Twenty-three years ago, one of my employees — I’ll call him Dale — asked for a private meeting. Dale was serious and bookish and had very strong opinions. His work was fastidious. He rarely socialized with colleagues, but he was impeccable in his commitments to others.
Why don’t successful people and organizations automatically become very successful? One important explanation is due to what I call “the clarity paradox,” which can be summed up in four predictable phases: Phase 1: When we really have clarity of purpose, it leads to success.
Why is it that between 25% and 50% of people report feeling overwhelmed or burned out at work? It’s not just the number of hours we’re working, but also the fact that we spend too many continuous hours juggling too many things at the same time.
In a recent interview with Vox’s Ezra Klein, journalist and author Ta-Nehisi Coates argued that serious thinkers and writers should get off Twitter. It wasn’t a critique of the 140-character medium or even the quality of the social media discourse in the age of fake news.
Leaders across the globe feel that the unprecedented busyness of modern-day leadership makes them more reactive and less proactive. There is a solution to this hardwired, reactionary leadership approach: mindfulness.
We all know that job satisfaction often hinges on the quality of the relationships we have with our bosses. Yet in today’s rapidly evolving, 24/7 workplaces, it’s not always clear what managers should do to create the most satisfying work experiences and the happiest employees.
So much depends upon managers. For example, a Gallup study found that at least 70% of the variance in employee engagement scores is driven by who the boss is. This is disconcerting because the same research found that about 70% of people in management roles are not well equipped for the job.
Managers want employees to put in long days, respond to their emails at all hours, and willingly donate their off-hours — nights, weekends, vacation — without complaining.
Over the course of a typical workday, negative and positive things inevitably happen to you. If you’re like most people, you tend to focus mainly, or even exclusively, on negative experiences.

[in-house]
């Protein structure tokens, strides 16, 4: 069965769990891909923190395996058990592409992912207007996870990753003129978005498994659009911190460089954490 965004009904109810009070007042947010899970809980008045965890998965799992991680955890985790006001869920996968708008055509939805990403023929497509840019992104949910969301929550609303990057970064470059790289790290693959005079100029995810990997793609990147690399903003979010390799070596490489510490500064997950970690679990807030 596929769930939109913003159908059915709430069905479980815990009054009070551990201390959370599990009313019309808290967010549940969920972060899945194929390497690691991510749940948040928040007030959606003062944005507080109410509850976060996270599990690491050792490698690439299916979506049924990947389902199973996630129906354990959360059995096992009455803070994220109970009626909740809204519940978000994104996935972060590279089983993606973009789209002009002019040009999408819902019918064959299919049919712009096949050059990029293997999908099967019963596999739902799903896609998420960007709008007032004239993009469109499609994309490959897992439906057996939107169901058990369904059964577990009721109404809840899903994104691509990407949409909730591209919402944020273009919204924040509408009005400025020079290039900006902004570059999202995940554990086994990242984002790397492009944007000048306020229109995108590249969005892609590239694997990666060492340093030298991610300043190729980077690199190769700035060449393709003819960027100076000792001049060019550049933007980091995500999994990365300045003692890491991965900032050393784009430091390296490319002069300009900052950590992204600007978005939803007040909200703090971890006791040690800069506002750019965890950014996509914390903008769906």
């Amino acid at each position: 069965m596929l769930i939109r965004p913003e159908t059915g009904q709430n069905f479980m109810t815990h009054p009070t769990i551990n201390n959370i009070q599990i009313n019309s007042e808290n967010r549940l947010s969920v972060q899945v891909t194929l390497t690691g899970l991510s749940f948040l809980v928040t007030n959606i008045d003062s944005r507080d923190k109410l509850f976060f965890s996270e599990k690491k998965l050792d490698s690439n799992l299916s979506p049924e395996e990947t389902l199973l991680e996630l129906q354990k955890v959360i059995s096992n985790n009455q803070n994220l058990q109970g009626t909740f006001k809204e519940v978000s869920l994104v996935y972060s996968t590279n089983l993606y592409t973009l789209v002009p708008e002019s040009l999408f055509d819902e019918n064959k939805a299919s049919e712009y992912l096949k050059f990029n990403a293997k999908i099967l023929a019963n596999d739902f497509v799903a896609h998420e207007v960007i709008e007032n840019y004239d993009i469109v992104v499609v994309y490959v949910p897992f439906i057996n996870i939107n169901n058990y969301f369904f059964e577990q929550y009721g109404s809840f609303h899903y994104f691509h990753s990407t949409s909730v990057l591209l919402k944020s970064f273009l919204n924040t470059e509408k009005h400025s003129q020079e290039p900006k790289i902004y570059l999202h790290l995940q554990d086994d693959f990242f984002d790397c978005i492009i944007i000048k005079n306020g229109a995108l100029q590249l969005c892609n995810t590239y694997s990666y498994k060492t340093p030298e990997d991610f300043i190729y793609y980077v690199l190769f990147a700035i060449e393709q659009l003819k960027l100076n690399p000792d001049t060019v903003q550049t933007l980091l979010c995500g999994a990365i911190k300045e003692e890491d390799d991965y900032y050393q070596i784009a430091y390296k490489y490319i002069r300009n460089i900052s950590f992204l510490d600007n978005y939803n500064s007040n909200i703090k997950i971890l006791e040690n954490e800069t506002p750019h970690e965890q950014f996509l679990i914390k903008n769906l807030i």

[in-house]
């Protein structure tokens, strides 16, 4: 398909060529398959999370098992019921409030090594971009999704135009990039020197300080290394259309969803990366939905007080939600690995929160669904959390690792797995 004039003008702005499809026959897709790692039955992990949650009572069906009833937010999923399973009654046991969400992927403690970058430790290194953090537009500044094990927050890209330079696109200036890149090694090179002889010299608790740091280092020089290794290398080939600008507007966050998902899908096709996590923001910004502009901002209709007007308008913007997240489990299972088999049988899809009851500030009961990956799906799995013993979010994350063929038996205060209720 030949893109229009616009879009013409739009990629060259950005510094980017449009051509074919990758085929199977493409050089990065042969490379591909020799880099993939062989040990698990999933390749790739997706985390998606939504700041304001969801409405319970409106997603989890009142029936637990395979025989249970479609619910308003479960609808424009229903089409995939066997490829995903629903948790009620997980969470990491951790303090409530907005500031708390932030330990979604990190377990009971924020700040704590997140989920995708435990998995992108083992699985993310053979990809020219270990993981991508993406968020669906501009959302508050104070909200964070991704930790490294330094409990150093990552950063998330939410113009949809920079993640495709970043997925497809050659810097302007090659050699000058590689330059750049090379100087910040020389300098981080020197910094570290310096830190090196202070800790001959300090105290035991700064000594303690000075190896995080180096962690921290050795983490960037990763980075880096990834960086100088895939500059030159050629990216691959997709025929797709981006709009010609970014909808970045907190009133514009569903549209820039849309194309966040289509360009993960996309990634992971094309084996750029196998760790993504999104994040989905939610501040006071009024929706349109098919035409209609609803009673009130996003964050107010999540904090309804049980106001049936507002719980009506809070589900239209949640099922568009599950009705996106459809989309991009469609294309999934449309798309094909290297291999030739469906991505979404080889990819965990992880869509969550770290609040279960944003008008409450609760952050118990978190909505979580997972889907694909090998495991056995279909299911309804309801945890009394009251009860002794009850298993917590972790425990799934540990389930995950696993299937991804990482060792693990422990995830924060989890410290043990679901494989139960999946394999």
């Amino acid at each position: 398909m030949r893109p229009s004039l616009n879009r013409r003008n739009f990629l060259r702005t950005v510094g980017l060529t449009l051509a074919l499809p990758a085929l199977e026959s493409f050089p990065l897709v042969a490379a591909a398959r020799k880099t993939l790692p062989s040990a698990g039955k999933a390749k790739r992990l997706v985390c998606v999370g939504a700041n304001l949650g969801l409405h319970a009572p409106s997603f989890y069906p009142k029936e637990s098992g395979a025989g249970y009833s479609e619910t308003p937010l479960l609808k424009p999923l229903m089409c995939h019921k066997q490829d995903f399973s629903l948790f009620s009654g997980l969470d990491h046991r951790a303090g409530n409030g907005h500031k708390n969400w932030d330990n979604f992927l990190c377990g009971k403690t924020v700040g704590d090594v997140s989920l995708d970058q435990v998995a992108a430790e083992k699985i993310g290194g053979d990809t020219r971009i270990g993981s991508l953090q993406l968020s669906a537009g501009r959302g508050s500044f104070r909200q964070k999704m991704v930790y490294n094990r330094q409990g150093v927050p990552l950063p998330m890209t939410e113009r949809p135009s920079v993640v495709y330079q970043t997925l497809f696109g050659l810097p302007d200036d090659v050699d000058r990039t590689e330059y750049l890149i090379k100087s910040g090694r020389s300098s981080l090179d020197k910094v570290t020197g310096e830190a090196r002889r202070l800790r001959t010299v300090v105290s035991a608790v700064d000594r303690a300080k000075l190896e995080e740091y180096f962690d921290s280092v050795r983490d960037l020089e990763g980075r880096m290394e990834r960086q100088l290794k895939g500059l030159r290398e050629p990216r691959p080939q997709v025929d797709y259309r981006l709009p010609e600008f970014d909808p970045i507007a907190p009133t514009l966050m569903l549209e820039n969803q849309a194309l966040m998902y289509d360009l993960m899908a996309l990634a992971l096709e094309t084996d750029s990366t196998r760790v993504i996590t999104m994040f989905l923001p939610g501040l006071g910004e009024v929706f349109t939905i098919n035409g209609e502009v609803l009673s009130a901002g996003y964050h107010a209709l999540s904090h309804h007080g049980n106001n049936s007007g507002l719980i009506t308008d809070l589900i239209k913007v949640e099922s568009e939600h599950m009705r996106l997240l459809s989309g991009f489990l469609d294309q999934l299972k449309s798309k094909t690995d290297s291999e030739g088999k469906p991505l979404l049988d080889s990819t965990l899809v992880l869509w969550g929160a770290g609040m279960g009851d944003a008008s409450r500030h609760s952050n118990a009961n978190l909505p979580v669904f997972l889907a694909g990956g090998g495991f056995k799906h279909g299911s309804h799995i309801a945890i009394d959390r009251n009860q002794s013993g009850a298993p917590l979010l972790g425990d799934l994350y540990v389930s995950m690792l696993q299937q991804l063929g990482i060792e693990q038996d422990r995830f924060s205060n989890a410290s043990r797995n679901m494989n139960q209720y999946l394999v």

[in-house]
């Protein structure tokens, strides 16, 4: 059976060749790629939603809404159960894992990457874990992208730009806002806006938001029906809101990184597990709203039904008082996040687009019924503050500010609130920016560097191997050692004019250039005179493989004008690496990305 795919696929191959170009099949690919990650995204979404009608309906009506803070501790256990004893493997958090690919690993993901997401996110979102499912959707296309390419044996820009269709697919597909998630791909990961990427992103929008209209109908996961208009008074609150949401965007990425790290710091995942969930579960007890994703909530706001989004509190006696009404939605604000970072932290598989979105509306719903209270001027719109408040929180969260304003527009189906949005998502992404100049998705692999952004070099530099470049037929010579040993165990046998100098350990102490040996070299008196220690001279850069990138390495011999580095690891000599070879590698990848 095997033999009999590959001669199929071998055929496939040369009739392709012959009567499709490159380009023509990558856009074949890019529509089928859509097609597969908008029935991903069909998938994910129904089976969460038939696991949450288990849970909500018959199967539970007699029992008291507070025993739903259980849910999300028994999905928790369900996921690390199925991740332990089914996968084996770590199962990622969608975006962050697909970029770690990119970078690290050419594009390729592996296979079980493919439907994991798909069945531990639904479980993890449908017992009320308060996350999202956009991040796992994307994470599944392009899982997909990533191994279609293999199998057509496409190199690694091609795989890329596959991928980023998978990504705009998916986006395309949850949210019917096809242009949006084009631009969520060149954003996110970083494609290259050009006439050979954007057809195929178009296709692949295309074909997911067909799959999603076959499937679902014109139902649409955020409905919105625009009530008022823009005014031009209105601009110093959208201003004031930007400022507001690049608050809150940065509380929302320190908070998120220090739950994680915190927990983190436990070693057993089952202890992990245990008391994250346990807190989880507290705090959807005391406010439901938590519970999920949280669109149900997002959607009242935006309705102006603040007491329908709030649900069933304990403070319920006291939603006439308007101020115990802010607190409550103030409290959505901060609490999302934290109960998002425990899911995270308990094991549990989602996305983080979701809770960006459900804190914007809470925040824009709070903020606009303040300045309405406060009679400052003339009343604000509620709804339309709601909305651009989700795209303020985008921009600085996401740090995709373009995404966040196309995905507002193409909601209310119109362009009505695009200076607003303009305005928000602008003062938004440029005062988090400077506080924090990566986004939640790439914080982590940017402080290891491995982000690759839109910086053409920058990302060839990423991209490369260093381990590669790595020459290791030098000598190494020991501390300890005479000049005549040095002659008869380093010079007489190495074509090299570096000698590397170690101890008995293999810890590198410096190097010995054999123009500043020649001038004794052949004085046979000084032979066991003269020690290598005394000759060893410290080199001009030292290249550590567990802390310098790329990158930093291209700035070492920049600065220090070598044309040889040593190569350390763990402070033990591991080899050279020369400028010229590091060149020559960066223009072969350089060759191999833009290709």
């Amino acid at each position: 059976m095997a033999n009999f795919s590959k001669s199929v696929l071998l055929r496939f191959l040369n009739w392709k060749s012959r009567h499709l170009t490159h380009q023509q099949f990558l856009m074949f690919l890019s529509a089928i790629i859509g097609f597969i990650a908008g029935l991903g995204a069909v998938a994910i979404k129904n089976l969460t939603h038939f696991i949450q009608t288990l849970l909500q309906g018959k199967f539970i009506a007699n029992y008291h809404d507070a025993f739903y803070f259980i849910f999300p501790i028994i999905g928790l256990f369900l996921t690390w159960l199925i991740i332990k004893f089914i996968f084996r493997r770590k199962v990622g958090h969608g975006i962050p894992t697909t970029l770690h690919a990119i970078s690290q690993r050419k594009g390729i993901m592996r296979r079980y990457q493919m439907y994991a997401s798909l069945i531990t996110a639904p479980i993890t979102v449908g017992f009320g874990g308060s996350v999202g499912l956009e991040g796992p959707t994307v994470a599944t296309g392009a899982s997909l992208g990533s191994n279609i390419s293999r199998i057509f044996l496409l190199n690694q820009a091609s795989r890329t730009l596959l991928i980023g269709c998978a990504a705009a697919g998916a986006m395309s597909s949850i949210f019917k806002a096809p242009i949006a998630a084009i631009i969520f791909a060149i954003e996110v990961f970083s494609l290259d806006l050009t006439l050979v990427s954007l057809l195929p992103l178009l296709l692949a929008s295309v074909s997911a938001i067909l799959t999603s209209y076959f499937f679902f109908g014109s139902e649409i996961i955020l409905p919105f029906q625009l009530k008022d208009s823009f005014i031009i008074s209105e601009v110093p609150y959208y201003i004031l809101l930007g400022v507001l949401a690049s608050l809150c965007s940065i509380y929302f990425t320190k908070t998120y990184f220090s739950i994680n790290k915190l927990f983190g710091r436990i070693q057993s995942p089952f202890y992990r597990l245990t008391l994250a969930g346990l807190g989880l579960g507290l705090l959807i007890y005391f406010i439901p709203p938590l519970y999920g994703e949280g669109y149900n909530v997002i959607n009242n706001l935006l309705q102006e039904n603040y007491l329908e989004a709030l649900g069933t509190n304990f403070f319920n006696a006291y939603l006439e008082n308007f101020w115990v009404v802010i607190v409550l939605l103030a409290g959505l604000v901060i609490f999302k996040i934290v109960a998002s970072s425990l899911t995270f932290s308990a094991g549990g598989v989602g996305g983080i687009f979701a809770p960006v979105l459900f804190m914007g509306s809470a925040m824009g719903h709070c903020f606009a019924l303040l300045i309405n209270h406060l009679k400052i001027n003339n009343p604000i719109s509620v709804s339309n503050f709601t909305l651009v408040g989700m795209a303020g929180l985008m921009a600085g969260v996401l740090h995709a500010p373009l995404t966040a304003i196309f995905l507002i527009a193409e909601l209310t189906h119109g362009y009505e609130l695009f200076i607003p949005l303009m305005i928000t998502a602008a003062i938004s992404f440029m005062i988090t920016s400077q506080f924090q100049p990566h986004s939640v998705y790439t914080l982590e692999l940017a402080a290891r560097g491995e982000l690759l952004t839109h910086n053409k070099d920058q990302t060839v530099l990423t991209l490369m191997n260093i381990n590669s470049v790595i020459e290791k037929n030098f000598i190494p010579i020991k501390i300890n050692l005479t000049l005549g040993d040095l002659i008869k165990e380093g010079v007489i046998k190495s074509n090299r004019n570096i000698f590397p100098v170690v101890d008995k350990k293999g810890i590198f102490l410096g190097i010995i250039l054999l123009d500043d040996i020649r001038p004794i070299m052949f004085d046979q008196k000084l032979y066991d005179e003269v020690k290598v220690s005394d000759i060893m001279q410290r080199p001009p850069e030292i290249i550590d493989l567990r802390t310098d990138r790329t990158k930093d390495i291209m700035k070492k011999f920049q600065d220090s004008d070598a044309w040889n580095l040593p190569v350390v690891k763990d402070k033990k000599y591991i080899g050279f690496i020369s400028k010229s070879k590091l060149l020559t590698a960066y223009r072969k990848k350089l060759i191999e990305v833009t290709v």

Procrastination comes in many disguises. We might resolve to tackle a task, but find endless reasons to defer it. We might prioritize things we can readily tick off our to-do list—answering emails, say—while leaving the big, complex stuff untouched for another day.
In a recent strategy meeting we attended with the leaders of a Fortune-500 company, the word “culture” came up 27 times in 90 minutes. Business leaders believe a strong organizational culture is critical to success, yet culture tends to feel like some magic force that few know how to control.
Everyone aspires to have purpose or meaning in their career but how do you actually do that? What practical steps can you take today or this month to make sure you’re not just toiling away at your desk but you’re doing something you genuinely care about?
We all know the story. A team creates a groundbreaking new innovation only to see it mired in internal debates. When it is eventually launched in the market, there is an initial flurry of sales to early adopters, but then sales cycles become sluggish.
After sending out hundreds of copies of my résumé to dozens of companies over the last year, I realized that I was getting nowhere because my approach was wrong. What I had failed to do was ask myself some of the tough and honest questions early on.